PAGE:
Hugo shot him a warning look. He did not want to think of all that, though he did suspect there’d be good moments to share, as well as stressful times with his father. There usually were, even with his mother’s constant refrain: why was he insisting on staying single? Now he had to worry about their aging.

The time came to unlock the doors and begin the formal opening of Marie Werther’s show. People began to fill the doorway; they were keen to see her imaginative ceramic works and he hoped, too, they wanted to own some. It was fine art but it was business, after all.

Outside, glancing in the window as she slowly passed was a woman in a voluminous cape, dark hair flying about her face, hands snugly gloved in red leather. She paused to get a closer look at the work, then searched the crowd, palms pressed against the glass a moment. There. Hugo stood among admirers, goblet in hand, chatting away. His eyes swept over the large gallery spaces and afraid he might see her, she hurried on. She could not go in. That was too close to a sort of stalking, wasn’t it? Yet, she had looked him up and found out about Fontaine Contemporary Arts. She had wondered about him enough that she felt she had to see if it was all real– the person, the place. Now she knew more. His family had long been perfumers, Hugo was from Montreal.

Hugo took a break from chatting. He could have sworn he saw her. Gina. She was a shadowy figure passing by, beyond his bright windows, so he rushed to the front and peered into dark of night. Snow was starting to drift down, glistening in streetlamp and headlights light, and people hurried on their way. He stepped into the fall of soft flakes, and almost believed her perfume settled about him, warming him in the icy air. He took in a long breath of tingling air. But she was not there, just–surprisingly, strangely–stuck in the depths of mind.

Somewhere in that city she was living a whole life. And he was not in it.

******

The wedding reception was generously festooned with blue and white flowers, a pair of doves in one gilded cage and bluebirds in another (Hugo worried they’d be let out, he didn’t care for birds swooping onto his head), hangings of silvery tulle and white satin (he was told), and tons of food, fried chicken being a primary choice. The guests were festive, the bride and groom were well on their way to married bliss after several rounds of drinks. It was a pretentious-leaning yet earthy affair and the band, Down Home Times, was playing hot and happy. He could play these tunes with little thought, and yet he appreciated every crowd’s dancing and cheering. It paid okay, but it was his main outlet for fun. He’d veered onto a different musical road as a teen when leaving classical training, but this gave him a different– more satisfying–thrill. And it was with relief that his parents liked it when they’d heard his first set on stage at 18.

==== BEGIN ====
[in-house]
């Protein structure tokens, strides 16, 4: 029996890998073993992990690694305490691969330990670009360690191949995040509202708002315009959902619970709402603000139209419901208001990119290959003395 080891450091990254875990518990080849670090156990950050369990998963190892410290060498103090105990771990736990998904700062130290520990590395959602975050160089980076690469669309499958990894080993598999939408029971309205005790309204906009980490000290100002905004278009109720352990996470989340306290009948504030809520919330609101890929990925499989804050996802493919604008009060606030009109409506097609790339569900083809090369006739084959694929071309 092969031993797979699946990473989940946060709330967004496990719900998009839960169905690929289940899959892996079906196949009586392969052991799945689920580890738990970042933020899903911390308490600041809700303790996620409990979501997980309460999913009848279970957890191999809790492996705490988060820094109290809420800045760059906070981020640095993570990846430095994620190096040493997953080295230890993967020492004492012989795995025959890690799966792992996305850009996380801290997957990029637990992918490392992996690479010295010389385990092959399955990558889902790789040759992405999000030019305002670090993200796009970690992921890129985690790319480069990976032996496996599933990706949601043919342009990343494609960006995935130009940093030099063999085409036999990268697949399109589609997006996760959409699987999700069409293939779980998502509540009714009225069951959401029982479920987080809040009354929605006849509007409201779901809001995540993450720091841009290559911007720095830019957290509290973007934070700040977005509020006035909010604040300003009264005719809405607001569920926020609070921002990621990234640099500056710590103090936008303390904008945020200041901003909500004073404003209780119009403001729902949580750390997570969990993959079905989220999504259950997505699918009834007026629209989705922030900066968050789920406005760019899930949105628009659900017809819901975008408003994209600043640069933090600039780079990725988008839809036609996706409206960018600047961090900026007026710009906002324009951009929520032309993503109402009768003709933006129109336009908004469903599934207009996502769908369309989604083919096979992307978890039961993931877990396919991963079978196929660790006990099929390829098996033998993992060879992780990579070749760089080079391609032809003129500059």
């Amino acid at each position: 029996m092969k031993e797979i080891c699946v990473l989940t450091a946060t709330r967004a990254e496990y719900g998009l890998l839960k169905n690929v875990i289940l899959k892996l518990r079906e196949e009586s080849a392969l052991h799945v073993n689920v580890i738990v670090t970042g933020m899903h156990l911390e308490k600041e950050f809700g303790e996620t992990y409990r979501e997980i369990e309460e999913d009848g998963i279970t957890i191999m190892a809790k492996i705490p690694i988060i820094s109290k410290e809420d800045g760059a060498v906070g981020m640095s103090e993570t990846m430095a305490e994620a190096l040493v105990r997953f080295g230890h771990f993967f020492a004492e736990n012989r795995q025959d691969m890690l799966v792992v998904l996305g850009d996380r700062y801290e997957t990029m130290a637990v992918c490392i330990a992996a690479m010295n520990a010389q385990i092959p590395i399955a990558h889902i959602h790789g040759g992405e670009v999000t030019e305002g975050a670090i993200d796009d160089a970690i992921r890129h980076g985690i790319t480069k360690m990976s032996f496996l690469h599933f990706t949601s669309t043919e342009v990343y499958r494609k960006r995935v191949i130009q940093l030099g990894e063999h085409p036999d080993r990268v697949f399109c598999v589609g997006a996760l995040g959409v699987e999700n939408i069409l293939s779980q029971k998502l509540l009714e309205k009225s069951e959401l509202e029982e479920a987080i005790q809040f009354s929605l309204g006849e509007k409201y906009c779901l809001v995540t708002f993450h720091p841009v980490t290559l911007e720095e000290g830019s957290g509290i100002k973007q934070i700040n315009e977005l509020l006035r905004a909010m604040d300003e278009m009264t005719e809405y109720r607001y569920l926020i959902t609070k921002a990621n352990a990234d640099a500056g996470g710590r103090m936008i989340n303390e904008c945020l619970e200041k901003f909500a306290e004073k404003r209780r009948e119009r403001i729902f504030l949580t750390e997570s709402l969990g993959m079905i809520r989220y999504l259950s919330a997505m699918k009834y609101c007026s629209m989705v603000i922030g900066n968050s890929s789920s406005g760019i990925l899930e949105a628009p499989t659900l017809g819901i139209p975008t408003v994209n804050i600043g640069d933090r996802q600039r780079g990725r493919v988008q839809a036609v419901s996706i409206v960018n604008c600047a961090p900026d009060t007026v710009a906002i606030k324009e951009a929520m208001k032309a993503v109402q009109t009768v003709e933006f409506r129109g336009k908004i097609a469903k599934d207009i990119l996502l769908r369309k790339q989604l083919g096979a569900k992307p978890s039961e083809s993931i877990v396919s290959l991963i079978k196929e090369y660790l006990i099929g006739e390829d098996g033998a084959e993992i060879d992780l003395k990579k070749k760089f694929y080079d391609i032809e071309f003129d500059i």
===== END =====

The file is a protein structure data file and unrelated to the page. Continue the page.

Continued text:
At a break between his current sets, he and the guys usually went outside, some for a smoke, some for the relief of open air. Hugo was the last one to the door when he heard a voice behind him.

“Hello.”

He stopped to look over his shoulder, expecting a bluegrass admirer but there: the frankincense, spicy-citrus-amber-smokey-woods suffusing his nostrils, altering his state of mind, bringing him to a full stop.

Gina.

She stood before him with a tentative smile, bright eyes. “I know the bride, but her cousin much better so I tagged along for the night. I did not know it was going to be you up there, I swear. A shock, I have to say.”

“No way.” He offered his hand and she took it a moment, warmth against warmth.

“I knew of your bluegrass interest, and it was on your gallery site. Yes, I found that. I looked up a bit more. But I didn’t know you were playing here until I arrived.”

“Well, then.” He ruffled his sweaty hair and looked away. “Too much. In New York, this is a wedding you just came to, out of nowhere–too weird.”

“I know…kind of different, I agree.”

“Wait, you are here with out an escort?”

“Male? No, no date!” She chortled. “Just the bride’s cousin.”

“Do you want a drink?”

“No, I’m not such a drinker. I just wanted to say hello once more. “